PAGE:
2. Background on the VPB test Fig. 1 is a schematic of the tooling used in the VPB test. The upper die is connected to the slide and the cushion pins support the lower die (the blank holder) to provide the required clamping force. The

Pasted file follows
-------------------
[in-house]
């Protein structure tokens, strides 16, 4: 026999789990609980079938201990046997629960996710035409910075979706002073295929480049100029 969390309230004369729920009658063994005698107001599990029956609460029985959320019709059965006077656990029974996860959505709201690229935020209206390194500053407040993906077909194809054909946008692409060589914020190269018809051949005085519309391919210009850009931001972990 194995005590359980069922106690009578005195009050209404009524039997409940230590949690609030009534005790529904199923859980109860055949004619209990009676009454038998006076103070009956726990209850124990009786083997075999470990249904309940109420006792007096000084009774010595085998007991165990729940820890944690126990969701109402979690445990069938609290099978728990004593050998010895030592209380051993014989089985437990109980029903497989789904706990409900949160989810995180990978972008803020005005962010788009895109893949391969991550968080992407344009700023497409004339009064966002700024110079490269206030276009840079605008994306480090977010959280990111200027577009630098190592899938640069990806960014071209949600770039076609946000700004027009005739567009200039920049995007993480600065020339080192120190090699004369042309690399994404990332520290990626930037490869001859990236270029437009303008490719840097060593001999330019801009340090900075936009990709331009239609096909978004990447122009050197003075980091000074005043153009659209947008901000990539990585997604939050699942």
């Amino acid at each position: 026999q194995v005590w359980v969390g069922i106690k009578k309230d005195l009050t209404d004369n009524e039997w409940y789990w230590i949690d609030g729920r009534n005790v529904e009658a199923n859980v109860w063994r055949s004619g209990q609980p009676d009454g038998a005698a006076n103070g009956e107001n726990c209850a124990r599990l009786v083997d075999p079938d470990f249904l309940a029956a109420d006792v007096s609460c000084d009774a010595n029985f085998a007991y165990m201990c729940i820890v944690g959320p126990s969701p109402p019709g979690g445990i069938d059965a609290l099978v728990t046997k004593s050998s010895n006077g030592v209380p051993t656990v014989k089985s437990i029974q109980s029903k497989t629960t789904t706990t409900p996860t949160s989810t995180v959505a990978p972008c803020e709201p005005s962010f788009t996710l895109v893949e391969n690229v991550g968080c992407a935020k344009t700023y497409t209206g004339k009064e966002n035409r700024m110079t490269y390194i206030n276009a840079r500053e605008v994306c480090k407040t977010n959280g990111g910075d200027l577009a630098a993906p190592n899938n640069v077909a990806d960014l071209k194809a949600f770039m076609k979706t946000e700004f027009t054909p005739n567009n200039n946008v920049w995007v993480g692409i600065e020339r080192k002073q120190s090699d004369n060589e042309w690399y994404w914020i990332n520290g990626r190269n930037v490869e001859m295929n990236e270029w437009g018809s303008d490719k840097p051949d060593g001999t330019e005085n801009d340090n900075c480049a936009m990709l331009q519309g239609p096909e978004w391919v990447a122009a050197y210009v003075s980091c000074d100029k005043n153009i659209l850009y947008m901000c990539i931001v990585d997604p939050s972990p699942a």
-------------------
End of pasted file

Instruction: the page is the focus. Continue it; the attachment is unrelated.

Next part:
1990) were used in the simulations. the viscous medium is pressurized by the stationary punch and the sheet is bulged into the upper die. Eqs. When the tooling closes. outlined by (Hill. punch in the lower die is ﬁxed to the press table and therefore stationary. a series of FE simulations with different material properties (different n-value) were conducted using the commercial FE software PAMSTAMP to generate a database.1. Now that all the information needed are available. 2. ¯n ¯ = Kε (1) face area so that the bending stresses can be neglected as discussed by (Gutscher and Altan (2004) in detail. ¯ = r = p 2 Rd +1 td td to (2) ¯ = −εt = − ln ε (3) The effective stress and strain equations from the classical membrane plasticity theory are used (Eqs. . Consequently. the ﬂow stress curve obtained in the bulge test may not be accurate if the material is assumed to be isotropic. The VonMises yield criterion and the constitutive modeling of plasticity.e. All symbols used in this paper are summarized in the nomenclature. Continuously during the test. At this moment. (2) and (3) above contain two other unknowns.430 A. the iterations are stopped. mechanical properties vary from one direction to another). This database shows how the thickness and radius of curvature at the dome apex change with the dome height. the sheet is bulged under balanced biaxial stress. and the bulging pressure is measured using a pressure transducer. Nasser et al. the membrane theory equations can be used to calculate the effective stress and strain. Hill (1990)’s anisotropic yield criteria is used in this section. Since the tools are axisymmetric. An excel macro was then developed to iteratively determine the ﬂow stress curve of the material using both the database and the experimental pressure vs. 1(a)] between the upper and the lower dies using a lockbead to prevent any material draw-in in order to maintain the sheet in a pure stretching condition throughout the test. To determine these unknowns. 3.001. While Von-Mises yield criterion is used in the methodology described above. the radius of curvature and thickness at the dome apex are calculated. 3. Anisotropic materials Since sheet materials are usually anisotropic (i.2. Viscous Pressure Bulge (VPB) test tooling. An initial guess of the n-value is made. Isotropic materials The methodology used for determining the ﬂow stress of the sheet assumes that the material follows the Hollomon power law (Eq. Inverse analysis methodology for determining the ﬂow stress curve 3. the tooling is open and the viscous material is ﬁlled into the area on the top of the punch. 3. the calculated ﬂow stress curve using the methodology described in Section 3. given at the end of the paper. 1. The clamping force (the selected press cushion force) depends on the material and thickness tested. Following is the correction factor used to correct for anisotropy: ¯ anis = R90 + R0 ¯ R90 (R0 + 1) iso (4) Fig. 2 shows the details of the geometrical features of the VPB test tooling. The power law is then used to represent the resulting curve. dome height curve. (2) and (3)). / Journal of Materials Processing Technology 210 (2010) 429–436 Fig. the dome height is measured using a potentiometer. A ﬂow chart describing the FE-based inverse analysis methodology is shown in Fig. At the beginning. the thickness and radius of curvature at the dome apex. The slide then moves down together with the upper die and blank holder. Geometrical features of the VPB test. These equations are derived under the assumptions that the bulge (dome) shape is spherical and that the sheet thickness is small compared to the sur- In addition to the bulging pressure and dome height which can be easily measured in the test. Another iteration is performed with a different n-value. and the process continues until the difference in the n-value between two subsequent iterations becomes less than or equal to 0.1 was corrected for anisotropy. the sheet is totally clamped [Fig. Using the measured dome height and the database. (1)). Fig. Therefore in this study. and the ﬂow stress curve is extracted and reported.